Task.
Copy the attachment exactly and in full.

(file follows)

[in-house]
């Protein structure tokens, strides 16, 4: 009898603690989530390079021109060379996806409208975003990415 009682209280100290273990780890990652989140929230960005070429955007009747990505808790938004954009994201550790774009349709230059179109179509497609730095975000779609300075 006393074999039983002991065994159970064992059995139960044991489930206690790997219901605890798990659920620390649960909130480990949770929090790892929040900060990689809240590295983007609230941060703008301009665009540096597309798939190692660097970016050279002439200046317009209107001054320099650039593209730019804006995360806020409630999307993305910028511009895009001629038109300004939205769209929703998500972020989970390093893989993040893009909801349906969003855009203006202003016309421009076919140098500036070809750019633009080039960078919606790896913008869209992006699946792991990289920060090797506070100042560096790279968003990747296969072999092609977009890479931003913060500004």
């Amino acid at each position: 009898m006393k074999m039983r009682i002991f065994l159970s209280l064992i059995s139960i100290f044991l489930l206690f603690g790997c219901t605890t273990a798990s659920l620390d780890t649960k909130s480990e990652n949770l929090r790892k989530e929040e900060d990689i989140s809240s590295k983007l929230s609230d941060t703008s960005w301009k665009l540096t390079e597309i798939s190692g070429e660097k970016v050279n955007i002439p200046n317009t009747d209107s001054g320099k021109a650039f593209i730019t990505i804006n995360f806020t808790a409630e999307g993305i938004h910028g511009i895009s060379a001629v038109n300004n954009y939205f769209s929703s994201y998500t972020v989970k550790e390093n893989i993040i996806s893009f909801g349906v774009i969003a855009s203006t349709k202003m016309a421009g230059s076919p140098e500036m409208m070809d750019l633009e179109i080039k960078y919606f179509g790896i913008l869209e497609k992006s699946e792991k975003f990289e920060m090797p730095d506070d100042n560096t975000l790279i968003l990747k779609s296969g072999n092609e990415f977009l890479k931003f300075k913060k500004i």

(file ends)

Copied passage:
[in-house]
């Protein structure tokens, strides 16, 4: 009898603690989530390079021109060379996806409208975003990415 009682209280100290273990780890990652989140929230960005070429955007009747990505808790938004954009994201550790774009349709230059179109179509497609730095975000779609300075 006393074999039983002991065994159970064992059995139960044991489930206690790997219901605890798990659920620390649960909130480990949770929090790892929040900060990689809240590295983007609230941060703008301009665009540096597309798939190692660097970016050279002439200046317009209107001054320099650039593209730019804006995360806020409630999307993305910028511009895009001629038109300004939205769209929703998500972020989970390093893989993040893009909801349906969003855009203006202003016309421009076919140098500036070809750019633009080039960078919606790896913008869209992006699946792991990289920060090797506070100042560096790279968003990747296969072999092609977009890479931003913060500004």
């Amino acid at each position: 009898m006393k074999m039983r009682i002991f065994l159970s209280l064992i059995s139960i100290f044991l489930l206690f603690g790997c219901t605890t273990a798990s659920l620390d780890t649960k909130s480990e990652n949770l929090r790892k989530e929040e900060d990689i989140s809240s590295k983007l929230s609230d941060t703008s960005w301009k665009l540096t390079e597309i798939s190692g070429e660097k970016v050279n955007i002439p200046n317009t009747d209107s001054g320099k021109a650039f593209i730019t990505i804006n995360f806020t808790a409630e999307g993305i938004h910028g511009i895009s060379a001629v038109n300004n954009y939205f769209s929703s994201y998500t972020v989970k550790e390093n893989i993040i996806s893009f909801g349906v774009i969003a855009s203006t349709k202003m016309a421009g230059s076919p140098e500036m409208m070809d750019l633009e179109i080039k960078y919606f179509g790896i913008l869209e497609k992006s699946e792991k975003f990289e920060m090797p730095d506070d100042n560096t975000l790279i968003l990747k779609s296969g072999n092609e990415f977009l890479k931003f300075k913060k500004i």